Q: What are your thoughts on illegal immigration?
More must be done to secure our borders. The U.S. Constitution specifically empowers Congress with the authority “to establish a uniform rule of naturalization…throughout the United States.” Congress cannot faithfully execute this constitutional responsibility if individuals are blatantly entering the U.S. illegally showing little respect for our laws. In addition, illegal immigration, devalues the efforts of law-abiding people currently in the process applying to immigrate to the U.S., as well as those immigrants in the U.S. who are here legally because they waited in line as the law prescribes.
To protect and preserve the rule of law, the federal government must first and foremost secure our borders. Once we make changes to secure our borders and stem the tide of illegal crossings into the U.S., Congress should consider broader revamping of the U.S. immigration system.
Subsequently, I generally support measures that are designed to enforce our borders and existing immigration laws, augment penalties for illegal immigration, ensure that our local law enforcement officials can assist with enforcing federal immigration laws where appropriate, that our border patrol agents have the resources to fulfill their mission, and that English is designated the official language of the United States. I also support fully implementing prior enacted laws that require the construction of physical barriers and “invisible” barriers (i.e. electronic and aerial surveillance) along the southern border, including the Secure Fence Act of 2006 (Public Law 109-367) that directed the U.S. Department of Homeland Security to construct roughly 850 miles of border fencing along the U.S.-Mexico border. These are minimum steps that I think can be taken to restore the integrity of U.S. international borders and immigration law.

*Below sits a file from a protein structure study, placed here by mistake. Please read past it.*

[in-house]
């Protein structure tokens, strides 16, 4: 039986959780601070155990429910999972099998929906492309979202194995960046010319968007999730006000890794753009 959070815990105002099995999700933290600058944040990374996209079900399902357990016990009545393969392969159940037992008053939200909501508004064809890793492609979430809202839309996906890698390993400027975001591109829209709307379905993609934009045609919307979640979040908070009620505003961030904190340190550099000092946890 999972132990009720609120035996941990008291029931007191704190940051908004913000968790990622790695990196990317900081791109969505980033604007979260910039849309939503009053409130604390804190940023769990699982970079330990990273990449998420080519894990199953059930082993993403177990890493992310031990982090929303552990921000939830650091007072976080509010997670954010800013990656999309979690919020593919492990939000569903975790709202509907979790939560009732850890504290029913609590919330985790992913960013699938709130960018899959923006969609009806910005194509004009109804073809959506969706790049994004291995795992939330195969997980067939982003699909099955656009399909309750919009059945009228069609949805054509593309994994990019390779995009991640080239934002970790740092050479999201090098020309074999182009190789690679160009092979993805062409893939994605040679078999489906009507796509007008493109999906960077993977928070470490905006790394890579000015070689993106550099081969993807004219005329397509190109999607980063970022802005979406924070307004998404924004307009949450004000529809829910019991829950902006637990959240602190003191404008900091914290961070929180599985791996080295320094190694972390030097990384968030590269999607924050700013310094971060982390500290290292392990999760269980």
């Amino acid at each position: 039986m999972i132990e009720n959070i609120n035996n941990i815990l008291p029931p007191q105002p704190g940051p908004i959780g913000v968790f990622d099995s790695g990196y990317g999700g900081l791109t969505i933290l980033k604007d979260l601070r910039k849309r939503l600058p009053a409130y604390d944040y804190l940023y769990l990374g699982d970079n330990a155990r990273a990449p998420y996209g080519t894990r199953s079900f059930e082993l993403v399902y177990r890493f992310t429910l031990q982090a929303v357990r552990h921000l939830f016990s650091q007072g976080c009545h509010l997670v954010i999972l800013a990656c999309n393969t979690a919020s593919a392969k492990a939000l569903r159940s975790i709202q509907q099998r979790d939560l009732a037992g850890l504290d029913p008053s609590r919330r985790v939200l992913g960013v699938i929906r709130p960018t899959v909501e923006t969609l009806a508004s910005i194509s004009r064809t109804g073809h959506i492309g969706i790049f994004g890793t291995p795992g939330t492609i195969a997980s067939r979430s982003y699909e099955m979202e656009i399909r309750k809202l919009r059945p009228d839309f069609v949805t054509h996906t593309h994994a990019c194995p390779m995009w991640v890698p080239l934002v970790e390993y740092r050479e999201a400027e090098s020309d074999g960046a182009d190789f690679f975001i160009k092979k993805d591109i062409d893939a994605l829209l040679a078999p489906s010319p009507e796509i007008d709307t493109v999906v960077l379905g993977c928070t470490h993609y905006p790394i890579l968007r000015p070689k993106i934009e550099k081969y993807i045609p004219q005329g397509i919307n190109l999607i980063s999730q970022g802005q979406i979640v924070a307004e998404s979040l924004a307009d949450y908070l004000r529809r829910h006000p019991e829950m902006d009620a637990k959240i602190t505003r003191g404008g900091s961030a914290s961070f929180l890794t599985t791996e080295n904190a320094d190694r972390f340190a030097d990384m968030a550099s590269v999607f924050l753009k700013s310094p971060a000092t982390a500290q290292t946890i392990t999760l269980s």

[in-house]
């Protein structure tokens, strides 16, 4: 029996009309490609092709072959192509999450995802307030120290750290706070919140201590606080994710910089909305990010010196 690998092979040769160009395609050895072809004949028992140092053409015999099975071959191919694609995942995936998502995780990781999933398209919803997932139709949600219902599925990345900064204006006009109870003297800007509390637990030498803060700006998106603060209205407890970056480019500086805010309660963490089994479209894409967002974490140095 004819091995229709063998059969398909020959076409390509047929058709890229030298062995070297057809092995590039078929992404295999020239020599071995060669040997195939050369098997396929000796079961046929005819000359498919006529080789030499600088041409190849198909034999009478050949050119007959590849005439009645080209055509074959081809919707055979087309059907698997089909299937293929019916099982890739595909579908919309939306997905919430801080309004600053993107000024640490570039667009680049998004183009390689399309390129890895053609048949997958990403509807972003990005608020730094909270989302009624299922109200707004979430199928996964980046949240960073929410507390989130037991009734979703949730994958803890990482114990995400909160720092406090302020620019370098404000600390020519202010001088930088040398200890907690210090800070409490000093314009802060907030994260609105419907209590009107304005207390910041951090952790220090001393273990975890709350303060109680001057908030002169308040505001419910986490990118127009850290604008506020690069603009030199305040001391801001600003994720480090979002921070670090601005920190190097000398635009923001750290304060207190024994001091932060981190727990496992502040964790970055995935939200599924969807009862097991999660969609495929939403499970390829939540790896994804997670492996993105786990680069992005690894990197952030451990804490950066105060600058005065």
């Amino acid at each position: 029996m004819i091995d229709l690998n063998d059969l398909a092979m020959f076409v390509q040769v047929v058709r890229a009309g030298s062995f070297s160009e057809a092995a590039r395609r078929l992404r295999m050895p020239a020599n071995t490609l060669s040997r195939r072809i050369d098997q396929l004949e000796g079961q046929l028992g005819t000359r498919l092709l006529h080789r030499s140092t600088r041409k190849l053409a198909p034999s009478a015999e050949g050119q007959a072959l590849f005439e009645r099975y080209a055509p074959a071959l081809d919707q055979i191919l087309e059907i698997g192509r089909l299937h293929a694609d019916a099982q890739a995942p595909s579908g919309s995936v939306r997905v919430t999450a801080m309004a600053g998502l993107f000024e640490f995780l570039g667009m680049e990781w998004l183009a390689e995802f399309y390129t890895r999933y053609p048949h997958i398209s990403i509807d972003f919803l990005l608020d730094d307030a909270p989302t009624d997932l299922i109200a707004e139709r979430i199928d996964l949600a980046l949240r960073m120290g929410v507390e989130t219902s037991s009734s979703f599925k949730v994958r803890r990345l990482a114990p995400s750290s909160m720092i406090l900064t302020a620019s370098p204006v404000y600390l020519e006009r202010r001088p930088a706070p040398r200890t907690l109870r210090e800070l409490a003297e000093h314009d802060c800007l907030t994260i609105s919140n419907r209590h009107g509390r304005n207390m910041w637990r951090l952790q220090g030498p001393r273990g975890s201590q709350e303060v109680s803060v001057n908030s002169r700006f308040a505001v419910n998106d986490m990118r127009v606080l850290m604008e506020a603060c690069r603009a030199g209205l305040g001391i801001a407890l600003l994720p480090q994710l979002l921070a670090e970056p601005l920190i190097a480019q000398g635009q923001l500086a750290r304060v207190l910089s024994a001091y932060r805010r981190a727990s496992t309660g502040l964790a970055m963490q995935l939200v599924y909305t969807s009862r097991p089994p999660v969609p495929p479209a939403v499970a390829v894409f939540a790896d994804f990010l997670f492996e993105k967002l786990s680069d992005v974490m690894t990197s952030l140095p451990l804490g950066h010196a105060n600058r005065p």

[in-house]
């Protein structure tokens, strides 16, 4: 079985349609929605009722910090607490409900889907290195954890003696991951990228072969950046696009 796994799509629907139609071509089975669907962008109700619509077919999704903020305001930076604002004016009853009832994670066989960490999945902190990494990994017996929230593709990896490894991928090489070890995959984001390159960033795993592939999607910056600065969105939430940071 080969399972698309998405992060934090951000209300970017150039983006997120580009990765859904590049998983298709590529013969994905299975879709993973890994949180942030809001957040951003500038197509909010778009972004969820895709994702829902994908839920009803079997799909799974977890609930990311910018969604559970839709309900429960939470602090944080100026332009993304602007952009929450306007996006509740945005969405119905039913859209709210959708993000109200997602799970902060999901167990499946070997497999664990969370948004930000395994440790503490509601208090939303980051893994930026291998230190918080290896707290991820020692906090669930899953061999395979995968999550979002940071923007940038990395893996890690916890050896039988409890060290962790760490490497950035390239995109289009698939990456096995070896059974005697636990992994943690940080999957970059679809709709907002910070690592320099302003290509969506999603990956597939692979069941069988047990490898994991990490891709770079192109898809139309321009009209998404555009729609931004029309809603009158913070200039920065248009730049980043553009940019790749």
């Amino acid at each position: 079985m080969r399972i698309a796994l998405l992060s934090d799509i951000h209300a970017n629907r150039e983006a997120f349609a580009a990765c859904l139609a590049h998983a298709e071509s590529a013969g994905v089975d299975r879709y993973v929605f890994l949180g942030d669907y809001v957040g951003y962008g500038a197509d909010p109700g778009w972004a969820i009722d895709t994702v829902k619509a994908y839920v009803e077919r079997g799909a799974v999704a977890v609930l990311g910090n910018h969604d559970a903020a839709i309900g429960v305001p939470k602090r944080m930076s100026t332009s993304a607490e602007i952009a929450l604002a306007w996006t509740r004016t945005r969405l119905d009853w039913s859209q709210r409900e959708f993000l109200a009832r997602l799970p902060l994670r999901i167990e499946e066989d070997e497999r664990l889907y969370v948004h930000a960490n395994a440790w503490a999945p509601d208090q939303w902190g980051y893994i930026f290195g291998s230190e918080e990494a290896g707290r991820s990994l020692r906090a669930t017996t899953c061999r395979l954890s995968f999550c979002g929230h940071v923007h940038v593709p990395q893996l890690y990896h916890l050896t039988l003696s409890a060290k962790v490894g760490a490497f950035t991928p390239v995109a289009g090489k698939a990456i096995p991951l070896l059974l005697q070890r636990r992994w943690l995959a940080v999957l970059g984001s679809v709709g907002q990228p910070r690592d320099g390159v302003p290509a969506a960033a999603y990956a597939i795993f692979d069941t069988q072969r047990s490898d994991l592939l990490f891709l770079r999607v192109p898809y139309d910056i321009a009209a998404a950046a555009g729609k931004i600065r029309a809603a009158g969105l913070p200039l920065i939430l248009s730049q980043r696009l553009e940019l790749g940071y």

To that end, I am a cosponsor of a strong resolution (H.Res. 499) that calls on the Executive branch to enforce and fully implement all existing laws regarding illegal immigrants and illegal immigration, such as construction of barriers along the southern border, the hiring of additional U.S. Border Agents, and use of expedited removal procedures for certain illegal immigrants. This resolution has 89 other cosponsors and has been referred to several House committees for review. We have seen some progress since this resolution has been introduced; Homeland Security Secretary Chertoff recently announced that the U.S. Department of Homeland Security is in the process of hiring more than 18,000 border agents, securing approximately 775 miles of along the southern border using a combination of physical and vehicle barriers supplemented with electronic surveillance, and is working to end the policy of “catch and release” for illegal immigrants apprehended at the border by increasing detention facilities to hold them until they can be removed from the United States.
In May and June, the U.S. Senate twice debated comprehensive immigration reform legislation. However, the Senate failed to pass either bill and, consequently, sent no legislation to the House for consideration. Generally, the Senate proposals included some provisions that I liked, including provisions that would have required additional border patrol agents to be hired, the implementation of a reliable employment verification system so that our employers can be sure of the legal status of their current and potential employees, and the construction of additional barriers along the U.S.-Mexico border before any kind of new or modified immigration labor programs were established.
However, I did not support the Senate-proposed legislation because I disagreed with how it addressed the roughly 12 million illegal immigrants currently estimated to be in the United States. Individuals who wish to immigrate to the United States should do so through our legal process by following the normal path to becoming a citizen or resident, and not by breaking U.S. laws when entering our country.
I will work to ensure the enforcement of U.S. borders first, followed by careful examination of any immigration policy reforms.